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Coronavirus outbreak: 7 tips that will KEEP you mentally healthy

Stay safe from the coronavirus means that you need to stay up to date with the latest developments of the epidemic. But with hourly updates from all over the world, keeping up with the outbreak can be daunting, stressful, and overwhelming.

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If you’re experiencing any of these feelings, then your mental health is being negatively impacted by the coronavirus outbreak. To help you stay physically and mentally healthy in this turbulent time, this Pacific Prime blog will take you through 7 mental health tips that will keep you sane.

If you are an employer, check out these practical tips on protecting your employees’ mental health.

1. Avoid speculative news sources

When it comes to the coronavirus outbreak, fake news is spreading much more rapidly than the virus itself. Why is this dangerous? Two reasons:

  • Bad advice: People who are misinformed about how to stay safe from the coronavirus can pass on bad advice, putting others at risk of contracting the disease.
  • Overreaction: Speculative news can often inflate the number of people who are actually infected by the virus. This can put unnecessary stress on others as they scramble to implement preventative measures that are not relevant to their situation.

For this reason, it’s best if you stick with reliable news sources locally and internationally, and focus only on the hard facts that are being reported.

2. Anticipate distress

If you’ve experienced prolonged periods of distress, you’ll know that these negative emotions often arise in patterns. In the case of the coronavirus, it can be right after you’ve received news about the widening spread of the disease.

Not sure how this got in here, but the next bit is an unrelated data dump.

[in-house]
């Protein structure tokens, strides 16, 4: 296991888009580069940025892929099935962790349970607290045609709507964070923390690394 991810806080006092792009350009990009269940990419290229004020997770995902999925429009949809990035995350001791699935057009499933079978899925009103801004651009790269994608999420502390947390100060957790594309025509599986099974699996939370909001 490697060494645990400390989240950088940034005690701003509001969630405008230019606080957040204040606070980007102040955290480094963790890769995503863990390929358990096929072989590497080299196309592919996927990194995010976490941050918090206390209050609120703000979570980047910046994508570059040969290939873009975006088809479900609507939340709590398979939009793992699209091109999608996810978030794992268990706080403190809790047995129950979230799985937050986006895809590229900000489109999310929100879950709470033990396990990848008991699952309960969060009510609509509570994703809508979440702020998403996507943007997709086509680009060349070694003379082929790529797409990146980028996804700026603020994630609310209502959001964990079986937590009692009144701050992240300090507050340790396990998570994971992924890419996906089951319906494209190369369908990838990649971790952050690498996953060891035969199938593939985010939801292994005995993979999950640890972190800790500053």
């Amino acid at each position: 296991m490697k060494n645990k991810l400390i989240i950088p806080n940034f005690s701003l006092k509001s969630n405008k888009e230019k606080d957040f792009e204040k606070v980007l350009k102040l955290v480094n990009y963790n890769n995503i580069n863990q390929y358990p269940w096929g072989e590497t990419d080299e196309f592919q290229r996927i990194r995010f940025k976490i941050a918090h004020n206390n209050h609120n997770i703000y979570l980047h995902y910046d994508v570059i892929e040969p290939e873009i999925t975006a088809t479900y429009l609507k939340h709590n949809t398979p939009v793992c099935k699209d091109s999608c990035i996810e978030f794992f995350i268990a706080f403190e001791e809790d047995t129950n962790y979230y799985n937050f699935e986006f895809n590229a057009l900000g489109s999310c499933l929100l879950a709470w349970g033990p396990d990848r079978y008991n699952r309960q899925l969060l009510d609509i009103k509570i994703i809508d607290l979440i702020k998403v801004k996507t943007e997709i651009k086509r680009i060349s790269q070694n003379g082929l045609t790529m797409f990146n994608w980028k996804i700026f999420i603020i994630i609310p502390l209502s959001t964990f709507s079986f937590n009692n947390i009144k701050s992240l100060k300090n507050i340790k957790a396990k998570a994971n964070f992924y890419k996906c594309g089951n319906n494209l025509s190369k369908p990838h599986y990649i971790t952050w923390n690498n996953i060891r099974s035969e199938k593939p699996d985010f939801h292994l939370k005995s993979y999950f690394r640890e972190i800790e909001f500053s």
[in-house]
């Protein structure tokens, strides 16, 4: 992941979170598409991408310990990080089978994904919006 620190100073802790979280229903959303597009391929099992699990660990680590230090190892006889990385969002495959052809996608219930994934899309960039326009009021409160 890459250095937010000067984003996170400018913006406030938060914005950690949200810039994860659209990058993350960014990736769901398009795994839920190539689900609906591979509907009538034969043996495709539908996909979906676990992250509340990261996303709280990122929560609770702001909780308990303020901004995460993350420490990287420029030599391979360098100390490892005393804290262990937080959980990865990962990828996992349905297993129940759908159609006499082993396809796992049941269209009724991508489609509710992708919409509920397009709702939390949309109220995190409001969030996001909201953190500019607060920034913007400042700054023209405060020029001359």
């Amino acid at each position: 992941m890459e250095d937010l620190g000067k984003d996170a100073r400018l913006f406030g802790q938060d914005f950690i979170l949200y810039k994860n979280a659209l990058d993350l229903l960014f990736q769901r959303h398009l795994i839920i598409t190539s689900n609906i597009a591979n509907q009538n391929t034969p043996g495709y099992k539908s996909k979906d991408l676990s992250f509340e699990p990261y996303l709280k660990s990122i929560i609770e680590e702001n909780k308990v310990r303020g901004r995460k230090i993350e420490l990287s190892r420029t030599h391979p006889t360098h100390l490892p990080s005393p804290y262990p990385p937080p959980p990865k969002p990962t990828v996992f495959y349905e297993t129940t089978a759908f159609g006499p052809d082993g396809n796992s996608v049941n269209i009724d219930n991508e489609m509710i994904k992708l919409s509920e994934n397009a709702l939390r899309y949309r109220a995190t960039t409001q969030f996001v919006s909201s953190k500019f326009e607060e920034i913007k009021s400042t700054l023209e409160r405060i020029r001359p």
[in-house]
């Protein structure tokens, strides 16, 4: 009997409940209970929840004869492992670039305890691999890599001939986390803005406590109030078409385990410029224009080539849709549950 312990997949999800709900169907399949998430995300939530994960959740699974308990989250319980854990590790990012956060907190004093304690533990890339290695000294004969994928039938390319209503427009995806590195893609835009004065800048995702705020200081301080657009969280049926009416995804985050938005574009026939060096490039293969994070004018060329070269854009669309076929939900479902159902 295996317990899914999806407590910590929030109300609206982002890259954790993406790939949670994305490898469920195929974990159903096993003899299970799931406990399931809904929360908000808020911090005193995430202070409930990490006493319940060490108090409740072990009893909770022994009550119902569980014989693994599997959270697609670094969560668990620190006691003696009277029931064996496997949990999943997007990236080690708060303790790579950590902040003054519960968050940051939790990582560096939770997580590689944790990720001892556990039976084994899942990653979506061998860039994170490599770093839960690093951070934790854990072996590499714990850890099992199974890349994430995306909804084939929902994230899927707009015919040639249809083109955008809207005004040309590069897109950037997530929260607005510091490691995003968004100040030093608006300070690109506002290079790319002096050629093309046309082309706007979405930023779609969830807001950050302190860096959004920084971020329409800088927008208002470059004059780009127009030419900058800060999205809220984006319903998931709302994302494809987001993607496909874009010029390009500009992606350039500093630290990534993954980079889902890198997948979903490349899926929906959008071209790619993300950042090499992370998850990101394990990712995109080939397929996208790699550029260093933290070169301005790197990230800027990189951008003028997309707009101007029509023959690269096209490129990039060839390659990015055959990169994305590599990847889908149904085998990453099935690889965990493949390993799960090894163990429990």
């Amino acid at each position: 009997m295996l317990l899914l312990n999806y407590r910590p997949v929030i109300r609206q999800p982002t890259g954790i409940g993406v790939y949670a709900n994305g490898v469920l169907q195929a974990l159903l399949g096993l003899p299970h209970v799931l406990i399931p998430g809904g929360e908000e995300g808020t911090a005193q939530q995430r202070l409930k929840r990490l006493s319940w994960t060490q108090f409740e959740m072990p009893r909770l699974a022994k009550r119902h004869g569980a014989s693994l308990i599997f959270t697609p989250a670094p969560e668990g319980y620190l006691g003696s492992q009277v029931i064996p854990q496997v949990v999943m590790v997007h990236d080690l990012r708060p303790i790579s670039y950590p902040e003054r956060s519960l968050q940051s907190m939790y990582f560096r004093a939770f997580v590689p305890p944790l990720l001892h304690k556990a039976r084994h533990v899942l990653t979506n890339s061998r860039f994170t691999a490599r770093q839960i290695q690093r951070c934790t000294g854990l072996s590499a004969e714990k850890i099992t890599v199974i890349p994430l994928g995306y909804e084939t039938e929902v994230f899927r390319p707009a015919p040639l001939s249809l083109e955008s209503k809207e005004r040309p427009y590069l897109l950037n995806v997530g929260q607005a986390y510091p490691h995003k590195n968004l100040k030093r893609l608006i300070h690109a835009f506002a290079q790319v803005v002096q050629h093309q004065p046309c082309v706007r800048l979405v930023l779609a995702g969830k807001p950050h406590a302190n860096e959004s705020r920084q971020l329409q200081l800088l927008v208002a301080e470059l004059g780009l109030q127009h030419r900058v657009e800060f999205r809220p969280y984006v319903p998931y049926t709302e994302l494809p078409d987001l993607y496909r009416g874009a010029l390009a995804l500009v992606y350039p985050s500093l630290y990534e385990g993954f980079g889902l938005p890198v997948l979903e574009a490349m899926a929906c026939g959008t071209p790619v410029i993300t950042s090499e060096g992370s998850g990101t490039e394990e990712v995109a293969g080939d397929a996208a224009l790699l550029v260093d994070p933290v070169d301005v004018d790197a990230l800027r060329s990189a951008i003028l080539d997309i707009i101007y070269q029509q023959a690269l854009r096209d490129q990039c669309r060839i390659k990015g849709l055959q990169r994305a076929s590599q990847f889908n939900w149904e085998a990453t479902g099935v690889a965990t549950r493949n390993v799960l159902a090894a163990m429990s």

Feelings of distress can be particularly intense for anyone who has experienced trauma or high levels of stress in the past.

Here are a few simple things you can do to reduce anxiety and emotional distress, according to Psychology Today:

  • Deep breathing and meditation: Sit with your eyes closed and turn your attention to your breathing.
  • Recognize that your feelings are not facts: Accept that you are feeling distressed and start challenging your negative moods with reasoning.
  • Plan a day trip: Taking a break from your day-to-day life and spending a day in nature is a great way to reduce feelings of distress.
  • Reduce caffeine: Caffeine can trigger panic attacks and anxiety attacks. It also worsens symptoms of stress like heart palpitations and migraines.

3. Stay connected with friends and families

Research has shown that healthy and close connections with friends and families can significantly improve both your physical and mental wellbeing.

This makes opening up about your stress to close friends and families an important mental health tip. This can be either going a family activity on the weekends or meeting up with friends for dinner.

4. Implement preventative measures

When it comes to coping with distress, doing things that will directly make you feel more stable and secure works wonders.